Ethics – or the lack of them - are in the spotlight following the spectacular collapse of global PR giant Bell Pottinger.
The firm, based in London, has been kicked out of the UK's industry body over a campaign orchestrated in South Africa.
According to reports, the head of the Public Relations and Communications Association Bell Pottinger's actions were the "most blatant instance of unethical PR practice I've ever seen".
This is the way it rolls for the ethics: It’s an invisible policy, but when it goes wrong, it’s all over the media. People inside and outside the industry line up to condemn these PR practitioners for breaking the rules.
One report in the wake of the Bell Pottinger case, for example, claimed that PR people were ‘liars for hire’.
In Australia, PRIA members are bound not just by an ethics code, but by professional conduct standards. There’s no liars, fibbers or benders of the truth. And if members do step out of line they face a professional investigation by the College of Fellows – and then an appropriate censure, fine, suspension or expulsion.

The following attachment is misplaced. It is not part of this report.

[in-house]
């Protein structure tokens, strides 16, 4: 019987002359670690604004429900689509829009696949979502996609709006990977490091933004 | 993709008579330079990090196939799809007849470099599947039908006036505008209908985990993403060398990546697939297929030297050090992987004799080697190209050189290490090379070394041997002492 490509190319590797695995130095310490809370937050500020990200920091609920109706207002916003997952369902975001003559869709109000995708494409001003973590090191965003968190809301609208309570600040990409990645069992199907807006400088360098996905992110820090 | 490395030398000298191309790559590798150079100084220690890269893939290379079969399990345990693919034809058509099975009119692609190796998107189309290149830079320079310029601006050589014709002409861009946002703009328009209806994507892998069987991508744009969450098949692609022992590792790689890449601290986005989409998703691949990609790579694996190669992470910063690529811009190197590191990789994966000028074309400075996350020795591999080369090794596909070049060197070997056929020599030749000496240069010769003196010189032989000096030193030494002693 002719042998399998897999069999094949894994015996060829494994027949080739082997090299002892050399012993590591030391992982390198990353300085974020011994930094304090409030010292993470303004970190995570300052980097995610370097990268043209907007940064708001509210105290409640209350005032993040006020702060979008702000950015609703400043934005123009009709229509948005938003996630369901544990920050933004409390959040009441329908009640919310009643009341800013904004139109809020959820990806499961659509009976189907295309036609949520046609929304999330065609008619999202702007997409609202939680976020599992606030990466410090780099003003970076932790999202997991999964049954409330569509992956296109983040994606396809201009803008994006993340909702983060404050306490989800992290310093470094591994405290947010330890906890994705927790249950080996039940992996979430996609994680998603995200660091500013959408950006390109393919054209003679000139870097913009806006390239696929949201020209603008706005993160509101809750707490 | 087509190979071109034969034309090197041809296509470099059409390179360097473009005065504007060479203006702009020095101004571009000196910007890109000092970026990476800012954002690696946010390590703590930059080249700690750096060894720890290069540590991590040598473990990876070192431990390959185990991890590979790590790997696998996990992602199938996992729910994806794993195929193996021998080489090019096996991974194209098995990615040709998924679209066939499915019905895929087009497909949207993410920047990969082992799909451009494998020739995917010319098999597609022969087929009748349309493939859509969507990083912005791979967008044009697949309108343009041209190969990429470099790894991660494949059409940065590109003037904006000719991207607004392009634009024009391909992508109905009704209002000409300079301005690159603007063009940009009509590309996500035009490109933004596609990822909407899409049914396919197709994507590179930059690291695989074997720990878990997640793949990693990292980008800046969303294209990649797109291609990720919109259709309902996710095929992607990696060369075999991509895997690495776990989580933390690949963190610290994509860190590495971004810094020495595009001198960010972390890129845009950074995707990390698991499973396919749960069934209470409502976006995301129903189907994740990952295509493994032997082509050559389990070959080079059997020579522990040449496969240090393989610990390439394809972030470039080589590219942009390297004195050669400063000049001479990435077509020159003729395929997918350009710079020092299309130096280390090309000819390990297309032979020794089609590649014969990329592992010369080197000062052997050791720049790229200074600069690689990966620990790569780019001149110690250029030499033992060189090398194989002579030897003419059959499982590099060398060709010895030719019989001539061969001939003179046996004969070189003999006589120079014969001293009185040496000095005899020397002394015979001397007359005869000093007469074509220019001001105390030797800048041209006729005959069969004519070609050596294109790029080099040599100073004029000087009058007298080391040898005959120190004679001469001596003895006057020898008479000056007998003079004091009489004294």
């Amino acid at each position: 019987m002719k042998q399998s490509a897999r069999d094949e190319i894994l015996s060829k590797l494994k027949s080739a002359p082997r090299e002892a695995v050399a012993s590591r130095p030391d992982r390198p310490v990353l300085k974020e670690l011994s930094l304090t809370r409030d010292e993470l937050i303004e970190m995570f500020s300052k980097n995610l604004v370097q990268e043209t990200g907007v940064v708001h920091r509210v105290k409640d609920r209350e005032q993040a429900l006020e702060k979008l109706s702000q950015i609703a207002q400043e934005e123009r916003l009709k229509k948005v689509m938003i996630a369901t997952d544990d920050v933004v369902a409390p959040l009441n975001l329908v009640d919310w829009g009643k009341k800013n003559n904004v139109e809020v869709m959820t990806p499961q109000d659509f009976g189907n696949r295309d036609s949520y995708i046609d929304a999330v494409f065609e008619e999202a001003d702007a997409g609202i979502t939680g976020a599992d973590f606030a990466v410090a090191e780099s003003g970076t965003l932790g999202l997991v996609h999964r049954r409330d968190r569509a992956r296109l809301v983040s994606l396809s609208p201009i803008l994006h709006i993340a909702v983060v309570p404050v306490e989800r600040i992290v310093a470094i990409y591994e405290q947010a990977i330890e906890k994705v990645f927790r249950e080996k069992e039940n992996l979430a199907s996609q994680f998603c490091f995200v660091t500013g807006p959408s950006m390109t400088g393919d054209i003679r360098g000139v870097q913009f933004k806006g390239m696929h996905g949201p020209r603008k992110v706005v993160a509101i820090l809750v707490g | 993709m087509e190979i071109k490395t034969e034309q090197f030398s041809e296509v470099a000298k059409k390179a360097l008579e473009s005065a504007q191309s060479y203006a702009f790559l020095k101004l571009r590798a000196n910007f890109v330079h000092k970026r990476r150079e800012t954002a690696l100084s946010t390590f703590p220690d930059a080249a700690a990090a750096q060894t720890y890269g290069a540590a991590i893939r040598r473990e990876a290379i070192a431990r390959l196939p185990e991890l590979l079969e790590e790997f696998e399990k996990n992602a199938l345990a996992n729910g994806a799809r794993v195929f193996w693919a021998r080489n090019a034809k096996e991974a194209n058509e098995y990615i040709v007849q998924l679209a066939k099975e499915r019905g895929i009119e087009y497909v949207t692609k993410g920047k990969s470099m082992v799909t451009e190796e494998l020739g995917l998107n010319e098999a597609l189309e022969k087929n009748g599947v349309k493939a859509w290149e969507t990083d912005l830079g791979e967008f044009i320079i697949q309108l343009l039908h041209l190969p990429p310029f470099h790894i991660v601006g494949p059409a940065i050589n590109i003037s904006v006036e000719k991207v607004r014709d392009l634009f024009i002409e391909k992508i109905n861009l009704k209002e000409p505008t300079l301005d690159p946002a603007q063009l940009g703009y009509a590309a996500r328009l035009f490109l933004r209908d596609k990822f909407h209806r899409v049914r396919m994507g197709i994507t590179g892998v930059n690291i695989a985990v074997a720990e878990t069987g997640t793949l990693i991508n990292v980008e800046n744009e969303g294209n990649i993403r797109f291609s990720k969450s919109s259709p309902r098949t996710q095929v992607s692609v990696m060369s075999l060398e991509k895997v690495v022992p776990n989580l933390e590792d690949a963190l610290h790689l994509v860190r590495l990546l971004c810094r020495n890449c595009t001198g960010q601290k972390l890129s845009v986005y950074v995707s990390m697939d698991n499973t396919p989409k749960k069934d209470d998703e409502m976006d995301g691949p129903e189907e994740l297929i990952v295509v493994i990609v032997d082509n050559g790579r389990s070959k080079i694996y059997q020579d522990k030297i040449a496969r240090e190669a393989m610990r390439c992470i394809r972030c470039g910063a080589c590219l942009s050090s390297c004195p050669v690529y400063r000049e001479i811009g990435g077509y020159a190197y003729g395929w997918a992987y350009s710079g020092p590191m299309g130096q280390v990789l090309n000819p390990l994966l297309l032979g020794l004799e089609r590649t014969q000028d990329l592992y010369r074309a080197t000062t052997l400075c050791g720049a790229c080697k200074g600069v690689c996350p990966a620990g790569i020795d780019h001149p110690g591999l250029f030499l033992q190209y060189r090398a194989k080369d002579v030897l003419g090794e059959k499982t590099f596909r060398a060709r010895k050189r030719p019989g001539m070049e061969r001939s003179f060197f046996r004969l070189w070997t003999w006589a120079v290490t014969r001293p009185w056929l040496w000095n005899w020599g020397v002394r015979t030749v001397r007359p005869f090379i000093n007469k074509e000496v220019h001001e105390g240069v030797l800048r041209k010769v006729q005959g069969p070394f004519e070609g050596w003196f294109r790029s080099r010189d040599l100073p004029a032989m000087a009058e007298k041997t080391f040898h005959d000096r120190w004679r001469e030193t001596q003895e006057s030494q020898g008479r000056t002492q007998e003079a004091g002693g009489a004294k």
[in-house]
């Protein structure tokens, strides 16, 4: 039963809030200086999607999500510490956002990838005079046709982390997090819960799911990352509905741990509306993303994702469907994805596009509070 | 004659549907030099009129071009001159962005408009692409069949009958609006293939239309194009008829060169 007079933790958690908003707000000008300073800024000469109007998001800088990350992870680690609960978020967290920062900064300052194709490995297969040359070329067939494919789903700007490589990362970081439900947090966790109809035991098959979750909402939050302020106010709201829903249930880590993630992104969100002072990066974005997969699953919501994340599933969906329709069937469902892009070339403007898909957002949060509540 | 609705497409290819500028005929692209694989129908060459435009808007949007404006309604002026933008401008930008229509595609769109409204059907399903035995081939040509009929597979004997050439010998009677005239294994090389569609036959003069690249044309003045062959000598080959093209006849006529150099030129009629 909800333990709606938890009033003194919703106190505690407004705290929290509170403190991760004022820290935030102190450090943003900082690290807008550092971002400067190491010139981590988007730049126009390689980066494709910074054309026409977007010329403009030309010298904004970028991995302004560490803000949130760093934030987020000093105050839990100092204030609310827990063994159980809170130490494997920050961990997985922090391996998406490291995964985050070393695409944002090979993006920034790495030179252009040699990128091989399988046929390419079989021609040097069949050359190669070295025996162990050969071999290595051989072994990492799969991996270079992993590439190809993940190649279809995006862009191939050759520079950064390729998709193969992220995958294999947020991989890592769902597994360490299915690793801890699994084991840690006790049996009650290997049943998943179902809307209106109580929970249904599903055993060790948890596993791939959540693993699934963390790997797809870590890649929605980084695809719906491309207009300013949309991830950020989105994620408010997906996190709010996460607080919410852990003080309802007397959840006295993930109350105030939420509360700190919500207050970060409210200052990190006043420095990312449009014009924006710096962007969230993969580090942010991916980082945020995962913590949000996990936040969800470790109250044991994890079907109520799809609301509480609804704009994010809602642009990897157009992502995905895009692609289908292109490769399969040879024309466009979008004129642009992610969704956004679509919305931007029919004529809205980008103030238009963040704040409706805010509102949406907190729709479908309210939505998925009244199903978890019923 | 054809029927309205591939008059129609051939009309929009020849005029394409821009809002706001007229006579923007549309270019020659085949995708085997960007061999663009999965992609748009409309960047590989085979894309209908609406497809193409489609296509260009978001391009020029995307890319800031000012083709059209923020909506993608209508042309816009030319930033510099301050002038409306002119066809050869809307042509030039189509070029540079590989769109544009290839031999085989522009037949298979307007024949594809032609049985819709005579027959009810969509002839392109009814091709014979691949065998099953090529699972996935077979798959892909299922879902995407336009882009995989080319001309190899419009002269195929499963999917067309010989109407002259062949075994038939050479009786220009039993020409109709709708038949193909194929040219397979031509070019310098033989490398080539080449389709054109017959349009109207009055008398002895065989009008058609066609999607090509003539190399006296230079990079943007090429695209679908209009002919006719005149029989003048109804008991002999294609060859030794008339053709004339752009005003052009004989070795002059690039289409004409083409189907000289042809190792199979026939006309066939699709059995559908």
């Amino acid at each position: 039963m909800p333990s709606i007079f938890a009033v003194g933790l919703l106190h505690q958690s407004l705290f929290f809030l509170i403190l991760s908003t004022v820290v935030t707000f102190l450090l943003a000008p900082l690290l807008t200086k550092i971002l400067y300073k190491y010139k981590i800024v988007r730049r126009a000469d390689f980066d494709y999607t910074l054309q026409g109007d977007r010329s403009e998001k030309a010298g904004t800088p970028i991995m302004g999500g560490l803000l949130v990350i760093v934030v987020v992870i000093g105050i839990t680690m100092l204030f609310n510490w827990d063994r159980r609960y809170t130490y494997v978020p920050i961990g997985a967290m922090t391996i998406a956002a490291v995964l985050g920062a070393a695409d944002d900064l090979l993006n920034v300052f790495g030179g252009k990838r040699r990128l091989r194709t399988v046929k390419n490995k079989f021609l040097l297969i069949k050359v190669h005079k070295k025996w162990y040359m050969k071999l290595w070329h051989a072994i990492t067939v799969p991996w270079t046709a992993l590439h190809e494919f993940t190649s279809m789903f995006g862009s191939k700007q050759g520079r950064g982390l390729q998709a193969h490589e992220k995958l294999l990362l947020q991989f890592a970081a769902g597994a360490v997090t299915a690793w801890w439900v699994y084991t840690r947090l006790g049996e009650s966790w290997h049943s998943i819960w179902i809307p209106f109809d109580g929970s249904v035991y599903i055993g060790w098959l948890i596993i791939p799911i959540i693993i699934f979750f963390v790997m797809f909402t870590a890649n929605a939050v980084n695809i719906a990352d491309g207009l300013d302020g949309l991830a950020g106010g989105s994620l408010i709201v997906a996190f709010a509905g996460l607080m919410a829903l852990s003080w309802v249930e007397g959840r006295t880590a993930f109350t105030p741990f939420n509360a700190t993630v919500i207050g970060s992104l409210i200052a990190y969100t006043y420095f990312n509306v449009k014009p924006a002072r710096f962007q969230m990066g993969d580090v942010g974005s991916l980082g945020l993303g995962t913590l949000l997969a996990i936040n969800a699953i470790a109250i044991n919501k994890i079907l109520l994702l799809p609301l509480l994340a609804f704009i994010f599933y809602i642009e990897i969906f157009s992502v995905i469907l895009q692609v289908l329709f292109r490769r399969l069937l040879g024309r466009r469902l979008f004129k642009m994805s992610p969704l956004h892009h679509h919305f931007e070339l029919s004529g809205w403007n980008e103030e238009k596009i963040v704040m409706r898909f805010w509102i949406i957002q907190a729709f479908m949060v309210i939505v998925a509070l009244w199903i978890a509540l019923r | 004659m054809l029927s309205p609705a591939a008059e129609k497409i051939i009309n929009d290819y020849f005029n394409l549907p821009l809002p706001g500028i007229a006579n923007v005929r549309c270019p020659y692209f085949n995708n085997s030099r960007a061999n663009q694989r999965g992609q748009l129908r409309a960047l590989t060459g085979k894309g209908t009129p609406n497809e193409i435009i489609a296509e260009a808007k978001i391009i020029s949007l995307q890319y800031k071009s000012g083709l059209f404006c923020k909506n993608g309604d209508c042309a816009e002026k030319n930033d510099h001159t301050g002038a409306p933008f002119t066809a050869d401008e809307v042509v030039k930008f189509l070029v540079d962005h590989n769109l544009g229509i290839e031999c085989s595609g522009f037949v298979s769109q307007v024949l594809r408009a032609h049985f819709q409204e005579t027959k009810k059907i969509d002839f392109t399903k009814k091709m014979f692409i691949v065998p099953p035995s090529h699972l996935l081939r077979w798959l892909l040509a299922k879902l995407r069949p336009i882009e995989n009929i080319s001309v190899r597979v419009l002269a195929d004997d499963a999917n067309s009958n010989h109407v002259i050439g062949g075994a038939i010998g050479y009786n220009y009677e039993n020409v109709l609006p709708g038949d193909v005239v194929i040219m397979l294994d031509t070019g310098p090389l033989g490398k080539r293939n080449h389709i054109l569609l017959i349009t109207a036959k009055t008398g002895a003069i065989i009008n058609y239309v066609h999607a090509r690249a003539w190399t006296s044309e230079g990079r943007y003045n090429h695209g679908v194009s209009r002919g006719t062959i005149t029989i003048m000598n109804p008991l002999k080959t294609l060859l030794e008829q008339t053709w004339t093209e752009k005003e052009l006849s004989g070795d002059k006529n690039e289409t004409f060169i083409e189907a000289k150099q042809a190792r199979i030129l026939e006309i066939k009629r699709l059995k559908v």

For the PRIA, ethics are moral principles; our rules of conduct.
For every PRIA member, ethics define what we can do, and what we cannot, in our professional lives. For us, ethical practice is about doing the right thing. Our Code of Ethics guides us to conduct ourselves professionally with integrity, truth, fairness and responsibility.
Of course you don’t need to sign up to a Code of Ethics to abide by the principles.
But we know from experience that the majority of ethics breaches that people in the industry report to us come from non-members.
So there’s a message here for PRF practitioners: If you are serious about ethics, perhaps you should sign up to the PRIA and tell the world, particularly your organisation and your clients. At the very least they will know you are not one of those liars for hire.